Car and Driver immediately named the A4 one of its “10 Best” cars, a position it would repeat in 1997 and 1998. Okay, maybe it wasn’t the perennial favorite as the BMW 3-series was for the magazine, but still, that it was mentioned in the same breath was impressive. New sheetmetal was smooth and tight, full of great angles and well-placed curves. The bumper covers were finally integrated well again – something the U.S. specification B4 had inexplicably failed miserably at. Inside was evolution rather than revolution, but the cabin looked and felt upscale and modern. And the market responded to this instant hit; consider, in 1994 Audi sold 12,575 cars in total. In 1996, some 15,288 of just the A4 models were sold. That was before the many variations and improvements Audi rolled out in the B5, too.
Seemingly every year new changes offered refreshment and redesign to the A4. In late 1995 and 1996, you could only get one specification – the 2.8 either with or without quattro. But ’97 saw the introduction of the 1.8T, while ’98 gave us the Avant and more potent 30V V6. Okay, it didn’t pack a knockout punch, but new wheels and a sport package, along with a subtle refresh to the tail lights, gave the model a more sporty look:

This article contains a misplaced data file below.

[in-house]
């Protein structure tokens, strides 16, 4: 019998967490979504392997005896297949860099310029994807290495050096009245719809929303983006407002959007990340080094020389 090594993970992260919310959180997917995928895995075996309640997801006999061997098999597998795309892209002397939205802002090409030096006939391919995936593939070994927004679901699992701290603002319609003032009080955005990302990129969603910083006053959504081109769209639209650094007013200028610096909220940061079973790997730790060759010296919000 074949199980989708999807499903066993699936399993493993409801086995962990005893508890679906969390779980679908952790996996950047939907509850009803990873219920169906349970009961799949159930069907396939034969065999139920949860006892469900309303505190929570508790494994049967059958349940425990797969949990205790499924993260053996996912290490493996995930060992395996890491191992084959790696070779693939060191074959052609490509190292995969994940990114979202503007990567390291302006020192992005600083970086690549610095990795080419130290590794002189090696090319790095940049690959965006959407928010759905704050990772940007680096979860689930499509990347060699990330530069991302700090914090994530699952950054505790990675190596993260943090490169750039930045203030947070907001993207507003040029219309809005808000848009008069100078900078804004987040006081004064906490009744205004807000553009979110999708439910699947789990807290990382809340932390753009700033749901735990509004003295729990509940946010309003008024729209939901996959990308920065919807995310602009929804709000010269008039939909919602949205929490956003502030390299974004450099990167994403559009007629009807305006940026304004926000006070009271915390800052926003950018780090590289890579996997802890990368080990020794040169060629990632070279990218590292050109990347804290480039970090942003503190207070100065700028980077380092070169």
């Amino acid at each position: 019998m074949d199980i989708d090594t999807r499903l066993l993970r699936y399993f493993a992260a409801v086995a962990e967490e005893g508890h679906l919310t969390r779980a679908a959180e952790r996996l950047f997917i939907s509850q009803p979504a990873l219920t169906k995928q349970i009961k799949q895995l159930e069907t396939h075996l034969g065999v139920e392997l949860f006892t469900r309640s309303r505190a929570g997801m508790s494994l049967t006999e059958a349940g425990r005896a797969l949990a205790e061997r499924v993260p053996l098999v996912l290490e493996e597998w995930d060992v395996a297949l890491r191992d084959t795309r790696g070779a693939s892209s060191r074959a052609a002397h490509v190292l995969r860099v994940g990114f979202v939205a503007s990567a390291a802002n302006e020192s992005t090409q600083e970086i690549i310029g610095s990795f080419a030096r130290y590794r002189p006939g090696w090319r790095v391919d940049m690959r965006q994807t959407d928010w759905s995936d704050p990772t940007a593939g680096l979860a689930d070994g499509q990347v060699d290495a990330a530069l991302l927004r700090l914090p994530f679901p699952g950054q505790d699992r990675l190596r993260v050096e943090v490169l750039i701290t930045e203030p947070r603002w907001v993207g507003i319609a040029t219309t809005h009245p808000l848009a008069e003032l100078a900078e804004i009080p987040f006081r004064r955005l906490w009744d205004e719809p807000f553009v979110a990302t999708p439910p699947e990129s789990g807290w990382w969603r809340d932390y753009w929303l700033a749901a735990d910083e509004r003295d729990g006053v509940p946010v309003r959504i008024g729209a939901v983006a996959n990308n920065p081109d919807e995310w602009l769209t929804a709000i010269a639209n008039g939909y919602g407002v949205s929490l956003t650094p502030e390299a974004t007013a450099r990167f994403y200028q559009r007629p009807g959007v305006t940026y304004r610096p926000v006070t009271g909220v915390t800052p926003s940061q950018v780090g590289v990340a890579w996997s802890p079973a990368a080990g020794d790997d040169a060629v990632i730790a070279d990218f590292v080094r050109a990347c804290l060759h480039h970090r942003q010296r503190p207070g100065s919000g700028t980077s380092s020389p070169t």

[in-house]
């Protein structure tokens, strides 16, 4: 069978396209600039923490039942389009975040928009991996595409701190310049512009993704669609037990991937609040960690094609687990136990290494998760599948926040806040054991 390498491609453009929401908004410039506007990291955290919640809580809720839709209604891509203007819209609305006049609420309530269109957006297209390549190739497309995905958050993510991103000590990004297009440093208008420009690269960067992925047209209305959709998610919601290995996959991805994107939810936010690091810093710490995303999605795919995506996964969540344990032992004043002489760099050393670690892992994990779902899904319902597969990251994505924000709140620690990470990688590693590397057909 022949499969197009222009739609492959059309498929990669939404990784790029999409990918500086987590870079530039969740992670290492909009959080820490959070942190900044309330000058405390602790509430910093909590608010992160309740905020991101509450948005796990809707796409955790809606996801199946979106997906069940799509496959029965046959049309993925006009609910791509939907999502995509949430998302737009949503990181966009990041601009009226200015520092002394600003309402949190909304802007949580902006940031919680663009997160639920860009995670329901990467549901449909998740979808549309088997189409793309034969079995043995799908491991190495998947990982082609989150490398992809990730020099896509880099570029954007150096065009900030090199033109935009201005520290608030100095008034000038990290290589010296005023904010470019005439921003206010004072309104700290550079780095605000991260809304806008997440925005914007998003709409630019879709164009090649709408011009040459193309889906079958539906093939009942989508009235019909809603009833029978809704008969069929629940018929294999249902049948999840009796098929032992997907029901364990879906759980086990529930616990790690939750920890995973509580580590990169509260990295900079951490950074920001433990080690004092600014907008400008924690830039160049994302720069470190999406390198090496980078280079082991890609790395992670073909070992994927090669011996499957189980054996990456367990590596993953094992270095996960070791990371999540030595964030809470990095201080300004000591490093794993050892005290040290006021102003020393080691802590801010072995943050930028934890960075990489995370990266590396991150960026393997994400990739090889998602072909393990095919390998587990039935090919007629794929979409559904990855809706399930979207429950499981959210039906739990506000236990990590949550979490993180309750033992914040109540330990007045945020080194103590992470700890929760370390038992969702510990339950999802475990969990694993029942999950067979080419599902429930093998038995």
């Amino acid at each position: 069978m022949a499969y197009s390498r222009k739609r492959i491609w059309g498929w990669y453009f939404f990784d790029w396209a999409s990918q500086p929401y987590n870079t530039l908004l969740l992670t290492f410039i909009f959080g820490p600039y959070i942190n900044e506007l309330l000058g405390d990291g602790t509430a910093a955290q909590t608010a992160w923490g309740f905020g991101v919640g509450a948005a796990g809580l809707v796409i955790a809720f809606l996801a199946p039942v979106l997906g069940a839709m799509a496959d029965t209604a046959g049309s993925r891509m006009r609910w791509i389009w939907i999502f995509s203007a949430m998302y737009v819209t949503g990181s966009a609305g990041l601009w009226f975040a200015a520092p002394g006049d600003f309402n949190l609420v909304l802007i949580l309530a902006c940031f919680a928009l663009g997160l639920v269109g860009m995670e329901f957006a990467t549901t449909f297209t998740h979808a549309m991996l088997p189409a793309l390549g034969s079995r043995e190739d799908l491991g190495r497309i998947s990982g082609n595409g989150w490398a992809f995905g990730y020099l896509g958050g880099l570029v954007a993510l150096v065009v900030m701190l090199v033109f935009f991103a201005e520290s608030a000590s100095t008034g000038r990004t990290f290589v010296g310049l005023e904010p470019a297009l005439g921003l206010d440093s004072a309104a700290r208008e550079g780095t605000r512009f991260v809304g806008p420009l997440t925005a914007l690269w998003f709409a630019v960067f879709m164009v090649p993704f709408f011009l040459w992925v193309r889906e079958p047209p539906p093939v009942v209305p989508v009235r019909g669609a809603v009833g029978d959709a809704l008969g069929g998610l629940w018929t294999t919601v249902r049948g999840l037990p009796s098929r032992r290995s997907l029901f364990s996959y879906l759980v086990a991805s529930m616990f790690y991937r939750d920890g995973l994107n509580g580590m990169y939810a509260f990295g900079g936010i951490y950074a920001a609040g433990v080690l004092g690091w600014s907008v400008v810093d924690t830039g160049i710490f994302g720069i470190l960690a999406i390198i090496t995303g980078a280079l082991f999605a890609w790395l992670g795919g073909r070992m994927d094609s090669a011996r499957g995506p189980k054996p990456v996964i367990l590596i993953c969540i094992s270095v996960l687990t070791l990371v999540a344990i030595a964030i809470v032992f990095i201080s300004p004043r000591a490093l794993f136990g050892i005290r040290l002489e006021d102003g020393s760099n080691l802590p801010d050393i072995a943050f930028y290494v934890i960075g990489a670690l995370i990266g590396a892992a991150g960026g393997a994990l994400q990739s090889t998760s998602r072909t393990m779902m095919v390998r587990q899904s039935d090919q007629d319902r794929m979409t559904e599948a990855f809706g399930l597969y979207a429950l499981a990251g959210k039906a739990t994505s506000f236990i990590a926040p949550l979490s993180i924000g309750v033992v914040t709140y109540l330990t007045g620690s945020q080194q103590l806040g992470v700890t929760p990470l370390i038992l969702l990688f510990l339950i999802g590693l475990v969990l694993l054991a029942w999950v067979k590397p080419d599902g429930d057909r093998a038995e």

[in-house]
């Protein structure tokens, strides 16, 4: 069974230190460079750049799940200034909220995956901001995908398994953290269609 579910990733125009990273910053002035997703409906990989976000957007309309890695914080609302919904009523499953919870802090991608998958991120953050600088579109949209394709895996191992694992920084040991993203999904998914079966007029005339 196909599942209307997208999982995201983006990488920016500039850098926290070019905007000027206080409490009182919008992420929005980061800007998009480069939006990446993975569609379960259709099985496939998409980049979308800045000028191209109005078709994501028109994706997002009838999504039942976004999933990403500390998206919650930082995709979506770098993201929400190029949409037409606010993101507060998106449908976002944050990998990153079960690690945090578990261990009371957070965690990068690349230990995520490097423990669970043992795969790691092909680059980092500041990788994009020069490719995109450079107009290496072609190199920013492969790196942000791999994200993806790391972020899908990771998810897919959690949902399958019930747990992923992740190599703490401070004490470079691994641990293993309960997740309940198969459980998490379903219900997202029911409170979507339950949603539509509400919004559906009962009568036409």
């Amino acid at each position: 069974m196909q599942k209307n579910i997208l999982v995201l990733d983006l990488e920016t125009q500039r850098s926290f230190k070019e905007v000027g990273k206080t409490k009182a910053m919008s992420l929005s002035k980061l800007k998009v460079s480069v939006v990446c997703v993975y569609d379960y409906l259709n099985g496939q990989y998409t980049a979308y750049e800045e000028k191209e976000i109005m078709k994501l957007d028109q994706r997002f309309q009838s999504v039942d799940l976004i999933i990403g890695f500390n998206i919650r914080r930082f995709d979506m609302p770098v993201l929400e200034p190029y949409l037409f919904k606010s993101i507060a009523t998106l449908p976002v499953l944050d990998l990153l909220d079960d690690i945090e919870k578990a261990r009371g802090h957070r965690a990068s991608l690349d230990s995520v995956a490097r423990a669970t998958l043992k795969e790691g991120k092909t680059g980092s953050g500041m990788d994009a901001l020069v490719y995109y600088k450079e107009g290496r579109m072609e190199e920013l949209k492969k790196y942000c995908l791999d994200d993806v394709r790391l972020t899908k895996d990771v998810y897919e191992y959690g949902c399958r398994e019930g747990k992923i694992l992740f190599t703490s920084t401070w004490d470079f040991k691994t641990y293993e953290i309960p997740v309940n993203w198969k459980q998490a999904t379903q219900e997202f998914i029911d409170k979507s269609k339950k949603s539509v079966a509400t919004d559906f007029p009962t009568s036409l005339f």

The E36 M3 is frequently regarded as the awkward middle child between the classic E30 and the accomplished, grown-up E46. As a result, it doesn’t usually command the kind of values attached to its older and younger siblings. But I think that one day, mint examples of these cars – which are increasingly thin on the ground – will be sought after as classics. The E36’s “dolphin” bodyshape marks an important transition point in BMW’s design history, as the angular lines of the 80s would begin to give way to the rounder, softer shapes of the late 90s and early 00s. The trademark four round headlights are still there, but now set back behind glass panels, and the dual kidneys are now more gently integrated into the front nose, all for the sake of aerodynamic efficiency. The M3, available during this period as a coupe, sedan and convertible, was externally distinguishable from the standard model range only by more aggressive front and rear valances, revised side skirts, and rounder side mirrors. But under the hood was a spritely and free-revving 3.2 liter inline six powerplant. Infamously down on power in comparison with the Euro market S50, the S52 motor in the US-spec car was nonetheless good for about 240 hp and, when combined with the lithe chassis and sharp manual transmission, made for a lively and fun car to drive. The E36 M3 may not have been an out-and-out track monster like its predecessor, but it was fast (for its time), practical and easy to live with on a day-to-day basis.